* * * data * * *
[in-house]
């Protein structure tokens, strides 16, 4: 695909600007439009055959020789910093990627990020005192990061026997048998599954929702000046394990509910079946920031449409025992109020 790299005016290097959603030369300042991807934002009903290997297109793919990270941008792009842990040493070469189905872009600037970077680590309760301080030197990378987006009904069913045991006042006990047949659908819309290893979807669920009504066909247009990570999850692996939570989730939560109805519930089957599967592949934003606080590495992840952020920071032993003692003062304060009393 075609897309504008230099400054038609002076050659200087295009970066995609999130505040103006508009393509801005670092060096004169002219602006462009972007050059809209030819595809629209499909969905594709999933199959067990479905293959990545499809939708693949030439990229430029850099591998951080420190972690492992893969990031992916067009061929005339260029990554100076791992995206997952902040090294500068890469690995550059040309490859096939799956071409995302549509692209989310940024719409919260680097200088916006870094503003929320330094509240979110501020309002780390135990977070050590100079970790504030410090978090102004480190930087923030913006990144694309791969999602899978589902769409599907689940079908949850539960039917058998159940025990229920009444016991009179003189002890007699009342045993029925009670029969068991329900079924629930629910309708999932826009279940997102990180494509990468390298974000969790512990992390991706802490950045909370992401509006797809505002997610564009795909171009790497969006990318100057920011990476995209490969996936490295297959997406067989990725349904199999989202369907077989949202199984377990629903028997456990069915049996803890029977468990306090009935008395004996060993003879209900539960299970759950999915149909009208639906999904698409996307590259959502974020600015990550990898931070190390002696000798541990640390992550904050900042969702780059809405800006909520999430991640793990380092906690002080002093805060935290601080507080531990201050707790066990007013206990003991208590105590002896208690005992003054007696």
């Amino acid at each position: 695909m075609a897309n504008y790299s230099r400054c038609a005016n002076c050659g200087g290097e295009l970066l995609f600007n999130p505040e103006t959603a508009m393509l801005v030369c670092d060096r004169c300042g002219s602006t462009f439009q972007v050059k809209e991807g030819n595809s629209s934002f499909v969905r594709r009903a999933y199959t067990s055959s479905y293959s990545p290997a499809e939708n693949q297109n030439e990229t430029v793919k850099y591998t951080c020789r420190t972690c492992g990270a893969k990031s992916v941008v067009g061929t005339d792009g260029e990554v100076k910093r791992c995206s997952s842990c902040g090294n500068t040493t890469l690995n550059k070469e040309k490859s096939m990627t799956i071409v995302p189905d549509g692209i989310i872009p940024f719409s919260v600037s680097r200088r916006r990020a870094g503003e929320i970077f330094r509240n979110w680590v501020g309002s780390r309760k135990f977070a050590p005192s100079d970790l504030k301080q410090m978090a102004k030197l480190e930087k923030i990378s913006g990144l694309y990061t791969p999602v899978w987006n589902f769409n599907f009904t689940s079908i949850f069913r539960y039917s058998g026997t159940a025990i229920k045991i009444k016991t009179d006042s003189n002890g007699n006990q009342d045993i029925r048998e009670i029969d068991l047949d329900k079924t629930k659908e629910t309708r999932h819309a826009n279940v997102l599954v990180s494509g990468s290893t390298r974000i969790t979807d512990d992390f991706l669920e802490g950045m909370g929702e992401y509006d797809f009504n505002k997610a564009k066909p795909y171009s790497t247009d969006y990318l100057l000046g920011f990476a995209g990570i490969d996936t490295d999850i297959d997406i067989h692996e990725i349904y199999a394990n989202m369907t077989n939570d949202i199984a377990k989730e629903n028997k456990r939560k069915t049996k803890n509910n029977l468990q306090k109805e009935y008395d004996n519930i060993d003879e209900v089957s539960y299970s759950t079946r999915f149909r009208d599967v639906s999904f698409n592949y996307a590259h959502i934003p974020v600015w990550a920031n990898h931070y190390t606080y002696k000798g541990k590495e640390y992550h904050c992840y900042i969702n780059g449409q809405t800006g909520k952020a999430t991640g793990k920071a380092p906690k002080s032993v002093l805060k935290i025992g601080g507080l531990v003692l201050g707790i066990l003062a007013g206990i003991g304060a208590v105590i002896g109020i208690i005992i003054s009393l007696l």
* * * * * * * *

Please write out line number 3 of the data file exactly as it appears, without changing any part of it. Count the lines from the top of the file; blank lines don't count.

């Amino acid at each position: 695909m075609a897309n504008y790299s230099r400054c038609a005016n002076c050659g200087g290097e295009l970066l995609f600007n999130p505040e103006t959603a508009m393509l801005v030369c670092d060096r004169c300042g002219s602006t462009f439009q972007v050059k809209e991807g030819n595809s629209s934002f499909v969905r594709r009903a999933y199959t067990s055959s479905y293959s990545p290997a499809e939708n693949q297109n030439e990229t430029v793919k850099y591998t951080c020789r420190t972690c492992g990270a893969k990031s992916v941008v067009g061929t005339d792009g260029e990554v100076k910093r791992c995206s997952s842990c902040g090294n500068t040493t890469l690995n550059k070469e040309k490859s096939m990627t799956i071409v995302p189905d549509g692209i989310i872009p940024f719409s919260v600037s680097r200088r916006r990020a870094g503003e929320i970077f330094r509240n979110w680590v501020g309002s780390r309760k135990f977070a050590p005192s100079d970790l504030k301080q410090m978090a102004k030197l480190e930087k923030i990378s913006g990144l694309y990061t791969p999602v899978w987006n589902f769409n599907f009904t689940s079908i949850f069913r539960y039917s058998g026997t159940a025990i229920k045991i009444k016991t009179d006042s003189n002890g007699n006990q009342d045993i029925r048998e009670i029969d068991l047949d329900k079924t629930k659908e629910t309708r999932h819309a826009n279940v997102l599954v990180s494509g990468s290893t390298r974000i969790t979807d512990d992390f991706l669920e802490g950045m909370g929702e992401y509006d797809f009504n505002k997610a564009k066909p795909y171009s790497t247009d969006y990318l100057l000046g920011f990476a995209g990570i490969d996936t490295d999850i297959d997406i067989h692996e990725i349904y199999a394990n989202m369907t077989n939570d949202i199984a377990k989730e629903n028997k456990r939560k069915t049996k803890n509910n029977l468990q306090k109805e009935y008395d004996n519930i060993d003879e209900v089957s539960y299970s759950t079946r999915f149909r009208d599967v639906s999904f698409n592949y996307a590259h959502i934003p974020v600015w990550a920031n990898h931070y190390t606080y002696k000798g541990k590495e640390y992550h904050c992840y900042i969702n780059g449409q809405t800006g909520k952020a999430t991640g793990k920071a380092p906690k002080s032993v002093l805060k935290i025992g601080g507080l531990v003692l201050g707790i066990l003062a007013g206990i003991g304060a208590v105590i002896g109020i208690i005992i003054s009393l007696l």